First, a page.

It only took Disney 54 years to produce another Mary Poppins movie, and they were smart to construct it as a sequel, not a remake. That way the Julie Andrews/Dick Van Dyke version can continue to stand on its own, while a new generation watches different actors inhabit some of the same characters, but with the story line advanced about 25 years.
Now, it’s the 1930s and England is in the middle of The Great Slump (their term for The Depression). Michael Banks (Ben Whishaw) lives in the house he grew up in, while sister Jane (Emily Mortimer) has her own apartment but stops by often. Michael’s three kids are there, too, as is housekeeper Ellen (Julie Walters). The Admiral (David Warner) still resides next door, and fires off his cannon at regular intervals, shaking the Banks’ home each time. As if that’s not enough, two lawyers representing the bank visit to announce that, because Michael has missed three consecutive payments on the mortgage, he has mere days to come up with the full amount of the loan or lose the family home to Fidelity Fiduciary Bank, now run by William Wilkins (Colin Firth).
That’s when Mary Poppins floats in, ready to assist in taking care of the children while the adults deal with their grown-up obstacles. In that lead role, Emily Blunt is, as Mary would say, practically perfect in every way. So is Lin-Manuel Miranda as Jack, a lamplighter, who’s the new designated sidekick for the adventures Mary takes the children on. It’s unfair to compare him to a legend like Van Dyke, but let’s just say Miranda does a better Cockney accent.
Movies like this live and die with the musical score, and it’s tough to match the work the Sherman Brothers did for the original. But Marc Shaiman (who’s written several Broadway shows including “Hairspray,” Bette Midler’s “Divine Madness,” and “Catch Me If You Can,” along with those clever parody medleys Billy Crystal used to open the Oscars with) is up to the task. He not only keeps up the spirit of the past, but also incorporates intervals of the Sherman Brothers’ tunes in his orchestrations.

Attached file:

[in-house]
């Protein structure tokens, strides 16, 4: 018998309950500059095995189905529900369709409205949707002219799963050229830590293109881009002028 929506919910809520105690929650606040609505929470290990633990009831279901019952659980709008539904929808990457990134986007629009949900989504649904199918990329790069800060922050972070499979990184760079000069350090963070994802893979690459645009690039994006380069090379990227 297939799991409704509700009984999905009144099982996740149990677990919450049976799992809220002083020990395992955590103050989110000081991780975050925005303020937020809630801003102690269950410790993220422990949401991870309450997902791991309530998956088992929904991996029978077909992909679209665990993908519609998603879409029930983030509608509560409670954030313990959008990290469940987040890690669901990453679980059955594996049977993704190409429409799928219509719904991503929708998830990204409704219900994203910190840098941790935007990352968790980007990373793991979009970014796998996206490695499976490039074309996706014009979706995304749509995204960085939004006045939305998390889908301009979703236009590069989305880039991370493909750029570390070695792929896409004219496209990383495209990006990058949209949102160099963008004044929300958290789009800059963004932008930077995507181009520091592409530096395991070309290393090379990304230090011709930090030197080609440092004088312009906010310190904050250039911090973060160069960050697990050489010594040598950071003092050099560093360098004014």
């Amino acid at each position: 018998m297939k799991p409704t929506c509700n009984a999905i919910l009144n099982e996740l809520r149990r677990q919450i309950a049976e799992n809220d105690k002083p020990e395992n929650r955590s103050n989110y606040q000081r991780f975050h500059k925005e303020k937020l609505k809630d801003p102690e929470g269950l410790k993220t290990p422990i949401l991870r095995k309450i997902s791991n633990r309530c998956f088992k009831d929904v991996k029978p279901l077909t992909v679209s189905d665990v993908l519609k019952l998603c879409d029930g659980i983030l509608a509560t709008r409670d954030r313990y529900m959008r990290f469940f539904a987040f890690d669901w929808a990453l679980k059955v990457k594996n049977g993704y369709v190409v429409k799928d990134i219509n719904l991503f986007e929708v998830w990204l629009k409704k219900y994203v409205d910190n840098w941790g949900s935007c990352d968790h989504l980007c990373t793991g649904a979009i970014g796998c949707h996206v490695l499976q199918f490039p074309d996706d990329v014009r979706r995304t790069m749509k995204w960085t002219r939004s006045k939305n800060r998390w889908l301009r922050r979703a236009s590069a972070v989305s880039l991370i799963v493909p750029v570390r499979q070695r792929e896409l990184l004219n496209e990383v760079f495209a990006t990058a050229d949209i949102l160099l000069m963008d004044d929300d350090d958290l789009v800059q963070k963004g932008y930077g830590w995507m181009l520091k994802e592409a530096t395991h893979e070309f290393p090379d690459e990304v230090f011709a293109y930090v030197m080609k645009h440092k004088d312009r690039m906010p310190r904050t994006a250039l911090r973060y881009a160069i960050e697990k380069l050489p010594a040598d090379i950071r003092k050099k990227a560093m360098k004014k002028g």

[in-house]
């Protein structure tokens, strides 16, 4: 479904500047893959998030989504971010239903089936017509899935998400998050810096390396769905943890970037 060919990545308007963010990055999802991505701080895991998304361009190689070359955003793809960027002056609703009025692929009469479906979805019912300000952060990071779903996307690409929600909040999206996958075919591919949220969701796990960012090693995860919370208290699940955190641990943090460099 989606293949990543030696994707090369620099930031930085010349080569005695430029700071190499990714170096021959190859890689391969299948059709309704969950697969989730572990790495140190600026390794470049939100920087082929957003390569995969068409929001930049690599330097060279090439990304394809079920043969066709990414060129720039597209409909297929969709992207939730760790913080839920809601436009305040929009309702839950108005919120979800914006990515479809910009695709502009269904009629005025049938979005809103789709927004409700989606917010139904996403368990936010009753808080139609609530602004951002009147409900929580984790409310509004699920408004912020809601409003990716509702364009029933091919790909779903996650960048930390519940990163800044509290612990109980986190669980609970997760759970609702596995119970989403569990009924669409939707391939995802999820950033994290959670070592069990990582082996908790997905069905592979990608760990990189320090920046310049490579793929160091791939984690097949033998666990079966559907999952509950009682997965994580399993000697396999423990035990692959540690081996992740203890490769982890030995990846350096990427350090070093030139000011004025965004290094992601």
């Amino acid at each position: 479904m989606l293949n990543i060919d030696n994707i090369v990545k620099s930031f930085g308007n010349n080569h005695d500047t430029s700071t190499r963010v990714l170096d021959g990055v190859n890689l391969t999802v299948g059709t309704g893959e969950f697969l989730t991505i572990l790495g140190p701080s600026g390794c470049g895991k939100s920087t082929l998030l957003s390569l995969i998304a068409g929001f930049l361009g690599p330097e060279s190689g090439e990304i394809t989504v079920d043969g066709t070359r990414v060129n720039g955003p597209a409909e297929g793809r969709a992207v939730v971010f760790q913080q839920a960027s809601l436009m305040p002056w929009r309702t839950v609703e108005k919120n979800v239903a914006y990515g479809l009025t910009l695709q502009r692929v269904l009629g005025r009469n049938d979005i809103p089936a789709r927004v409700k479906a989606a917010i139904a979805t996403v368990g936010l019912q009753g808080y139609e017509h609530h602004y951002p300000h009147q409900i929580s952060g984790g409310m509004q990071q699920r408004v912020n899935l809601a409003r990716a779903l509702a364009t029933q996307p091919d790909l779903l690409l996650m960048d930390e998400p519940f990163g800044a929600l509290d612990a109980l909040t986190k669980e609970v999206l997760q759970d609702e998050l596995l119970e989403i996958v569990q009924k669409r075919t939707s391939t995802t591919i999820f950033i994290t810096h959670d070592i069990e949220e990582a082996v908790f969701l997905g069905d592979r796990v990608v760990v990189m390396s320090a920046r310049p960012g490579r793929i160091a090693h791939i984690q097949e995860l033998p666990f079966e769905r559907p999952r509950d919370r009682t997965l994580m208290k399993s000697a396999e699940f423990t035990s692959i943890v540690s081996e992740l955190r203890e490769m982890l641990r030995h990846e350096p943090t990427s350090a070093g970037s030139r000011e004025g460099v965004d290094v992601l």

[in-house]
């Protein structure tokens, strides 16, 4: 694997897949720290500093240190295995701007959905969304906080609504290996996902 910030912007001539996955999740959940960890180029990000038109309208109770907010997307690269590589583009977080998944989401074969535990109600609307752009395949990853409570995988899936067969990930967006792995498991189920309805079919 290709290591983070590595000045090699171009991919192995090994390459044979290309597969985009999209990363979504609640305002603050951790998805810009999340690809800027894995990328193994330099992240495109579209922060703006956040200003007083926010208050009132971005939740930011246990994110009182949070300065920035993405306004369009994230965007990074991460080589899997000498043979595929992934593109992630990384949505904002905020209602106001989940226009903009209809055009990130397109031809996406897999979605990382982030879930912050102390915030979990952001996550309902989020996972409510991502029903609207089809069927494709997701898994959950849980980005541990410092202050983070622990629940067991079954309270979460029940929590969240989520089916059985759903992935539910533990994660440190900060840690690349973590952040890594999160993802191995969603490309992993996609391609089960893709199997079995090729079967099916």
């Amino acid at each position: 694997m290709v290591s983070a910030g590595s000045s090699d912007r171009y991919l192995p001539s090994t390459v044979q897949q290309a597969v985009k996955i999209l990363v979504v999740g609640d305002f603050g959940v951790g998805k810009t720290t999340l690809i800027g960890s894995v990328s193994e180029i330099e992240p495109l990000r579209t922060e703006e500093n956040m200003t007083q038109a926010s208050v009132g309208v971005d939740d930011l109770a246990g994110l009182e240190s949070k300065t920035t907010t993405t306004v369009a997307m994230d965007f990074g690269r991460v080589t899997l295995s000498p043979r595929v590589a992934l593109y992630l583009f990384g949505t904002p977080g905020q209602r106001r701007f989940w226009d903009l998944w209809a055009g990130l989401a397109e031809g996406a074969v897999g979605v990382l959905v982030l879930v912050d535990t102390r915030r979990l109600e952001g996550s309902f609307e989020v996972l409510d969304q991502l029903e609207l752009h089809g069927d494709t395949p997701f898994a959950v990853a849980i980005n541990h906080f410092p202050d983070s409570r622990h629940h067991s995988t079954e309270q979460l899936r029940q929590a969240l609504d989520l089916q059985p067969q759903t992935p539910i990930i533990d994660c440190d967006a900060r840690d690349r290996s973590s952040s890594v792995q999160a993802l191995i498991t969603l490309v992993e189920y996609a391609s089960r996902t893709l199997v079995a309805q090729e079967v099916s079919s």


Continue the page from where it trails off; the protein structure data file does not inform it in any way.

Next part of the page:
As for the songs, they’re not as instantly memorable as the original — in fact, I can’t remember how any of them go — but this generation of kids will download them, look up the lyrics, and drive their parents crazy singing them around the house. There is no “Supercalifragilisticexpialidocious,” but Miranda and his fellow lamplighters (called “leeries,” a word I’d never heard before) have a big number called “Trip a Little Light Fantastic” that will get an Oscar nomination for Best Original Song. Unfortunately, director Rob Marshall over-edited that production number, cutting from one angle to another too quickly and often, as if it were a hyperactive music video. If he’d used more wide shots, we could have seen the full span of the dozens of performers doing what seems to have been some rather nice choreography. Instead, we’ll have to wait 15 years to get that perspective when the touring stage version comes to the Fox Theatre.
Like the original, “Mary Poppins Returns” has an extended animation sequence in the middle that goes on too long. Disney’s animators are no slouches (notice how they work Big Ben and Tower Bridge into the Disney logo at the beginning), but the story drags a bit as long as Marshall keeps us in that world. Better is an upside-down scene featuring Meryl Streep (with echoes of Ed Wynn singing “I Love To Laugh”). There are some other celebrity faces you’ll recognize, including one towards the end that put a big smile on my face, but I won’t spoil them for you.
Will “Mary Poppins Returns” be the family movie hit of this season? I’d have to say yes, judging by the half-dozen kids sitting behind us in the theater. They were quite rambunctious before the movie started, but from the first scene, they paid rapt attention, except when laughing at the silly parts. They had a great time. So did my wife, who was really caught up in the adventure, to the point I noticed her dabbing tears several times. She walked out with a big smile on her face, having enjoyed it more than I did.
That’s not to say I hated it. I’m giving “Mary Poppins Returns” an 8 out of 10. If you have kids under 13, go ahead and introduce them to the new flying nanny with a bag full of tricks. They won’t need a spoonful of sugar to make it go down, in the most delightful way.